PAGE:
Editor's Notes: Placing the blame

By DAVID HOROVITZ
March 30, 2007 04:22

Under-pressure Olmert's robust mood, a tribute to national soccer and a Pessach prayer for the freedom of all those held unjustly.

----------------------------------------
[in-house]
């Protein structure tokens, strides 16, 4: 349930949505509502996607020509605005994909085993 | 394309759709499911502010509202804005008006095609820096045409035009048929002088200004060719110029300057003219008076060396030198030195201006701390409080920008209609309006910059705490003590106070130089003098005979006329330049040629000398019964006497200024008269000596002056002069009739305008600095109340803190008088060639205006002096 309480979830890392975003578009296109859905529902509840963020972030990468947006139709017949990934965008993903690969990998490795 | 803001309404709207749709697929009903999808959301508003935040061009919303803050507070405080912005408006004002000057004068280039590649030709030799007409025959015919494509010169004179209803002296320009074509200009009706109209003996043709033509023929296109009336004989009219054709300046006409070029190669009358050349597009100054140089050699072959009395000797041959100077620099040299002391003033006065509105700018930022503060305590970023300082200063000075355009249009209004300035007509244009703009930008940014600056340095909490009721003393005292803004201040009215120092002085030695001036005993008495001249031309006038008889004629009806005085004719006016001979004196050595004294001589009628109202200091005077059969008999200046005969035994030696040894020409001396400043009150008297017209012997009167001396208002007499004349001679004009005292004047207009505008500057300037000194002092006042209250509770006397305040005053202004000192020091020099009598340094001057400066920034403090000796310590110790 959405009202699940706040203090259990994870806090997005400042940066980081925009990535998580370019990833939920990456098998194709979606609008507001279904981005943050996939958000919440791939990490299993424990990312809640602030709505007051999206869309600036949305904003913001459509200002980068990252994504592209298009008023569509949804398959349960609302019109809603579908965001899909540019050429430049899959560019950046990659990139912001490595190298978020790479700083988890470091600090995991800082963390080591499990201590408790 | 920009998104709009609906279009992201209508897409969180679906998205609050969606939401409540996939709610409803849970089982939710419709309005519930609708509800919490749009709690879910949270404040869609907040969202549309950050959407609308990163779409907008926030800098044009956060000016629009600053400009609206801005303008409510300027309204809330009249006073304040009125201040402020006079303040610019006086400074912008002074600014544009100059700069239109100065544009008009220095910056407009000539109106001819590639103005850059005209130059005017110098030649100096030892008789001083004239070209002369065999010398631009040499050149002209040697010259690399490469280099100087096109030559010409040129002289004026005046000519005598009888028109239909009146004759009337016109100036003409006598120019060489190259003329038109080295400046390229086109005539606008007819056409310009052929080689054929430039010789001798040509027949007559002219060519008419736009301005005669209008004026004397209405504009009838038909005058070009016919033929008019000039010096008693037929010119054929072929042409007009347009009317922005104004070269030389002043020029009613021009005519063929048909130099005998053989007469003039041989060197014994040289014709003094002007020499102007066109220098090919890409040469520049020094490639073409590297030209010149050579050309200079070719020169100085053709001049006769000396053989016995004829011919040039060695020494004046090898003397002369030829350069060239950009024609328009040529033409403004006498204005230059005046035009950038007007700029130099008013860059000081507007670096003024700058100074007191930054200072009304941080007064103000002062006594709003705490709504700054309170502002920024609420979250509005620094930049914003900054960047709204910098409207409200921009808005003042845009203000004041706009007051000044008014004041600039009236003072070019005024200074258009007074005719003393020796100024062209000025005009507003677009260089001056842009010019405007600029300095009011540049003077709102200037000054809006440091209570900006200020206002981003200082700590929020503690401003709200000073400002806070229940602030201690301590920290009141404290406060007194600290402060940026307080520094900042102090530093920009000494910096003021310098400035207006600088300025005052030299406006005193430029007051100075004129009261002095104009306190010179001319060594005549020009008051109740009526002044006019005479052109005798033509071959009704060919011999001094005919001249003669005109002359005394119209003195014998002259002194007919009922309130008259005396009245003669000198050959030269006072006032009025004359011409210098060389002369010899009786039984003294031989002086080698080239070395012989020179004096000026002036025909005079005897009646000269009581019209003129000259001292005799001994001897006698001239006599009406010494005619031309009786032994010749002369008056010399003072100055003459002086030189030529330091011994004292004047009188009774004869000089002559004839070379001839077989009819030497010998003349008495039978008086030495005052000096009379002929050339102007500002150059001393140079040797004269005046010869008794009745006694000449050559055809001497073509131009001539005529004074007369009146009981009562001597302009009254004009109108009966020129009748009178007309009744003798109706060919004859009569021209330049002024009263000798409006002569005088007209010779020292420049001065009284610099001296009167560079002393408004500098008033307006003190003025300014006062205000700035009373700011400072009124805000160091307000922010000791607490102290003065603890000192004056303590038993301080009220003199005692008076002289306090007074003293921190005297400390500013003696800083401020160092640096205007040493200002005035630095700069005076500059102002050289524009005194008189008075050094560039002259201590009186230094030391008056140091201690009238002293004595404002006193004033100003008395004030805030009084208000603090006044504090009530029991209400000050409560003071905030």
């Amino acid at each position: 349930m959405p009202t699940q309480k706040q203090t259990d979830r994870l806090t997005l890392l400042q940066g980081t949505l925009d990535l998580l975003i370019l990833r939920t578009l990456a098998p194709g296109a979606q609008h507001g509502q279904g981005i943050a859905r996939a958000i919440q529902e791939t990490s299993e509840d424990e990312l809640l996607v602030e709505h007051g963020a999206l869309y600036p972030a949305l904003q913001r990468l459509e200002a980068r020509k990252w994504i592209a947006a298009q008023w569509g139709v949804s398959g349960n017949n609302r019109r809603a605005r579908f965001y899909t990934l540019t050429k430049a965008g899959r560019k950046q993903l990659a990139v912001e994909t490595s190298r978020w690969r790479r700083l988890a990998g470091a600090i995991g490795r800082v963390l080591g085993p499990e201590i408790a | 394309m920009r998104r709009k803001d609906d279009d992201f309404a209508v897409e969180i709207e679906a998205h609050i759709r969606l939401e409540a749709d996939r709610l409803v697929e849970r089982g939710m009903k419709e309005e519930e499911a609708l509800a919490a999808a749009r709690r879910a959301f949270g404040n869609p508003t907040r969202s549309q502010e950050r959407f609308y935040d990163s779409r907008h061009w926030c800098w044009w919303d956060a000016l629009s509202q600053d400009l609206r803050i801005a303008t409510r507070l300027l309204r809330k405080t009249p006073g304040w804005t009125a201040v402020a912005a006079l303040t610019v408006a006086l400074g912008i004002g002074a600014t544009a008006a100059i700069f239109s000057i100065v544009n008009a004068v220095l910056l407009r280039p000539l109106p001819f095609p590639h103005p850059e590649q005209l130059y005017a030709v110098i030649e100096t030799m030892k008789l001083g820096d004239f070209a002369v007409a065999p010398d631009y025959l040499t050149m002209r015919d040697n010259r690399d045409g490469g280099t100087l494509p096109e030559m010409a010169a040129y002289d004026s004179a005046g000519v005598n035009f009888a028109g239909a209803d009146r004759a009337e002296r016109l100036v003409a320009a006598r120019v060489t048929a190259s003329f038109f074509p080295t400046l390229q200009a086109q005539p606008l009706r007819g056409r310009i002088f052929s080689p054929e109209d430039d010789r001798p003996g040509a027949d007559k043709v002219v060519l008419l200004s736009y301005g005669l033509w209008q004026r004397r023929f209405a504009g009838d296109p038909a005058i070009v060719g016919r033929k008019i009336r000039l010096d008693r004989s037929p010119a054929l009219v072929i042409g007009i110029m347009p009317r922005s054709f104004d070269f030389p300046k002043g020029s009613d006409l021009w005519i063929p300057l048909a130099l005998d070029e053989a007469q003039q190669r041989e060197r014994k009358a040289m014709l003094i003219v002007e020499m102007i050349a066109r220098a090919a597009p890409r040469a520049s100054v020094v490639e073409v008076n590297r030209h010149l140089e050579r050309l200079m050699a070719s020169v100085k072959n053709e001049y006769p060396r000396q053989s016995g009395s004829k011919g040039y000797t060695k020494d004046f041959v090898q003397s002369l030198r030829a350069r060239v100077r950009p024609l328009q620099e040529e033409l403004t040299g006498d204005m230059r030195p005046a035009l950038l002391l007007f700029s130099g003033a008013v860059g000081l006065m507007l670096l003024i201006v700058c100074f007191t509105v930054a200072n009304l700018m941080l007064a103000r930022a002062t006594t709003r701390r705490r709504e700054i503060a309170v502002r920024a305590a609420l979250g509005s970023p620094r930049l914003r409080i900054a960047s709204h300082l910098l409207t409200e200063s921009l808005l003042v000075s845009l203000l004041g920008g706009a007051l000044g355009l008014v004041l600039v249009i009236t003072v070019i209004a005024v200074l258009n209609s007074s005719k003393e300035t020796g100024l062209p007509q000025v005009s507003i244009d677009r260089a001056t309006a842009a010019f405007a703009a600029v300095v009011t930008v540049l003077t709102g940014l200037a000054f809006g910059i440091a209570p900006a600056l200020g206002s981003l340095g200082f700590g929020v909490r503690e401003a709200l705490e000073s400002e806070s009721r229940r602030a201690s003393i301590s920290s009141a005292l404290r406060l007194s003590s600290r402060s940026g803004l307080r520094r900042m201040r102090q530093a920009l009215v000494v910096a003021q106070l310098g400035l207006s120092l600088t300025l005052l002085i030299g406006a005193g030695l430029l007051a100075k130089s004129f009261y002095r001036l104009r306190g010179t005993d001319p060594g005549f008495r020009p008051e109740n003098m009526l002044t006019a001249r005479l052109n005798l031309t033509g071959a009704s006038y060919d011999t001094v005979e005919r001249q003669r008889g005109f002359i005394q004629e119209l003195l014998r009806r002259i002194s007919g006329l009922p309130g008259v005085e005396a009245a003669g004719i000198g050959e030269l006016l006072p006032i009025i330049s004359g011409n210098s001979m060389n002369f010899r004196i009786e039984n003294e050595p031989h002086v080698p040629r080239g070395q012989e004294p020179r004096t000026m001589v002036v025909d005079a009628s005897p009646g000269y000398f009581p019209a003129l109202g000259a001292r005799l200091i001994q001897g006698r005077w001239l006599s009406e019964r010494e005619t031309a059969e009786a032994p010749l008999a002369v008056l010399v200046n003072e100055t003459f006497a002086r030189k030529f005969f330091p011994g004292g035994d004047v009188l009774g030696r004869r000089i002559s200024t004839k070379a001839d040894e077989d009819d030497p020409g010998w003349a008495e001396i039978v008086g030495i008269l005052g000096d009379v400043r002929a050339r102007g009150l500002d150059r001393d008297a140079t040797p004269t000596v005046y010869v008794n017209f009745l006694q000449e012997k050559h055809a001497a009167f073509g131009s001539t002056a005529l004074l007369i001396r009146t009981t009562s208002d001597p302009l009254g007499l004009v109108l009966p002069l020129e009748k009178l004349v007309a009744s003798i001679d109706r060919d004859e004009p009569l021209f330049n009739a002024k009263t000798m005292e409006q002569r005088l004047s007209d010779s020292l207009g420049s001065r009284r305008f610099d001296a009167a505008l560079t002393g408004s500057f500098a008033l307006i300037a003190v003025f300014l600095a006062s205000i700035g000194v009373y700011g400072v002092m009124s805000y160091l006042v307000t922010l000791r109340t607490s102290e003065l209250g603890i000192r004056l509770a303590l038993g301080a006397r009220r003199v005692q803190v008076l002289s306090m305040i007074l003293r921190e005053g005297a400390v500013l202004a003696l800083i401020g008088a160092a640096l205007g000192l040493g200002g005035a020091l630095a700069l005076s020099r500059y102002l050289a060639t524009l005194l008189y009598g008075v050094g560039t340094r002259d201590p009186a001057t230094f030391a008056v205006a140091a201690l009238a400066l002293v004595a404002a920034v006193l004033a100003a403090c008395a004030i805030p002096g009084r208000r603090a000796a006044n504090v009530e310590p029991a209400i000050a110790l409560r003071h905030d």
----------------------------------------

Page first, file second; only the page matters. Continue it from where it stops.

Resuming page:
Among the striking themes of our interview today with Prime Minister Ehud Olmert was his readiness to speak in more detail than in the past about the planning for, and problems of, last summer's war against Hizbullah. Whereas in our last interview, before Rosh Hashana, Olmert preferred to stay silent on matters about which he had yet to testify before those investigating the war, this time the prime minister was more forthcoming. And more trenchant - with those (unnamed) politicians and military leaders who in past years had overseen the training of the army, and the wider defense policy on Lebanon, coming in for particular criticism. Two particular comments stand out in this context. Asked whether he had any regrets about not sending ground forces as far north as was necessary in Lebanon to reach the launching sites of the Katyushas, the prime minister said a firm no, and briefly sketched, as one explanation, a depressing picture of what might have ensued: "Considering the performance, the failure that we have gone through," he said, "you can imagine how a lot more difficult it could have been had we started with ground forces going all the way." Then, talking about the death toll in the conflict, he asserted that, had he not given the orders to fight last summer, many more lives might later have been lost, "as a result of the negligence and the indifference which has characterized the policy of Israel toward the south of Lebanon for so many years." Olmert was in a robust mood during our lengthy interview, insisting that his awful popularity levels don't faze him, and that the only polls that will really matter are those he'll face when bidding for re-election, "in 2010," as he put it. Plainly, he does not expect to be forced out by the findings and recommendations of the Winograd Commission. And plainly, too, a central plank of his testimony is that, as a fresh prime minister last year, he cannot be held responsible for failures that long predated his time in office. Inescapably, however, that defense centrally, though by no means solely, implicates the man on whose coattails Olmert unexpectedly came into office, his predecessor Ariel Sharon. And Sharon, of course, is in no position to testify to Winograd, or anybody else. In praise of national soccer At one of the last English soccer games I attended before coming on aliya, one unfortunate in the crowd got hit in the face with a dart, fans of the visiting team were escorted to and from the ground under police protection, and the language employed in the chanting from the terraces would have made a merchant seaman blush. I know that things have improved since then, but they've still got a way to go, I'd guess, before they match the overall hospitable atmosphere afforded to Israel's opponents in its last three international matches at Ramat Gan. Those games ended in defeat for the home team against Croatia, a draw with England and, on Wednesday, an emphatic victory against Estonia. At both the Croatia and the England games, however, Israel's performance on the field notwithstanding, fans of the opposing side were made to feel welcome, and they reciprocated. (The same presumably applied with the Estonia fans; it's just that I didn't actually see any.) Croatian supporters, festooned in red and white check, sat side-by-side with Israelis during the game and mingled with the departing crowd afterwards, unthreatened even though their players had inflicted a damaging defeat on ours. The much-stereotyped drunken English hooligans turned out to be anything but. They supplied a charming pre-match photograph or two, with one particular genial, bare-chested and heavily-stomached beer-drinking gentleman to the fore. But they were a veritable study in sobriety at the ground - a condition they probably regretted given their team's pitiful display - and, again, were able to mix easily in a festive atmosphere at Ramat Gan that belied the uninspired game itself. I was so impressed by the relaxed atmosphere at those matches, indeed, that I took a couple of quite young children to the Wednesday game against Estonia, confident, and rightly so, that the experience would be pleasurable rather than terrifying. I couldn't have taken them so confidently to many of our local soccer fixtures, where hostility between rival fans can be toxic. Moreover, I'd be worried about safety, too. Regular attendees at crowded Betar Jerusalem games, for instance, warn that the entrance and security procedures, in contrast to Ramat Gan, are a nightmare, and that crowd build-up at the entrances carries the real risk of the kind of crush disaster that has seen lives lost in several stadium tragedies around the world in recent years - not to mention at our Arad music festival in 1995. I only have two, mild, reservations about the national team fixtures. First, might not the organizers who proved so capable of using the loudspeakers at Ramat Gan to identify goal scorers and yellow-card offenders also use the system to implant some fresh crowd chants? "Yisrael, Milhama!" - "Israel, War!" - hardly accords with the Foreign Ministry's earnest new effort to brand our country as a Middle East oasis of tolerance. Nor, for that matter, does it much reflect the delicate brand of soccer now emblematized on the field by the sensitive talents of our star performers, Yossi Benayoun and new hero Ben Sahar. And second, still on the subject of image, we had a letter in the Post earlier this week lamenting that someone filched the world-traveled England Supporters Club banner from the stadium at last week's game - a memento of considerable sentimental value. If whoever took it doesn't come clean, surely closed circuit TV must have captured the culprits. Let our people go BBC correspondent Alan Johnston has been missing, kidnapped, in Gaza for two-and-a-half weeks. At first, the official British attitude was to try and work through back channels to secure his freedom - a minimum of public fuss, and lots of behind-the-scenes pressure. The same approach was employed initially when 15 British sailors were taken captive by Iran a few days ago - diplomatic pressure, leverage, no weeping - for all the world as if this were an isolated incident, a misunderstanding, rather than the latest example of Iranian regional emboldenment. The families also went along. The British Foreign Office liaised with the relatives, advising them that the "softly, softly" approach was best, and that they had nothing to gain, and potentially a great deal to lose, if they went public and turned the issue into an emotional, personal drama. The British media played ball, too. There were no massed TV crews camped out on the families' lawns, Israel-style. No tearful interviews in the dailies. Heaven forbid, as one senior British journalist said to me, that harm come to one or more of the prisoners because of incautious media coverage. It all made quite a contrast with the acutely personal media saturation accorded to our various past and current MIAs and kidnap victims. The minute the name of a victim is made public, the camera crews start running for the relevant home, and the pressure is on the families to talk. Many are reluctant, at first. But generally the thinking seems to be that the more publicity the better - in part to ensure that the government is goaded into action, and that we come to identify sufficiently with the victims as to endorse going to the greatest lengths, and paying even the most asymmetrical of prices, for their return. For the British, though, things have changed as the days have ticked by. While the Blair government would not publicize the personal dramas of the 15 captives, the Iranians insistently made the saga personal, naming, photographing and filming their only female captive, Faye Turney, and thus prompting a media convergence on her family back home, and airing video of the other captives as well. And since quiet diplomacy has failed to secure Alan Johnston's speedy release, the BBC has been highlighting his capture and plight more prominently of late, with satellite links and rallies. Two cases, perhaps, of the British stiff upper lip bruised by the harsh realities of this neighborhood, where what should be elementary humanity repeatedly and dismally proves anything but elementary. A Pessah prayer for the freedom of all those held unjustly.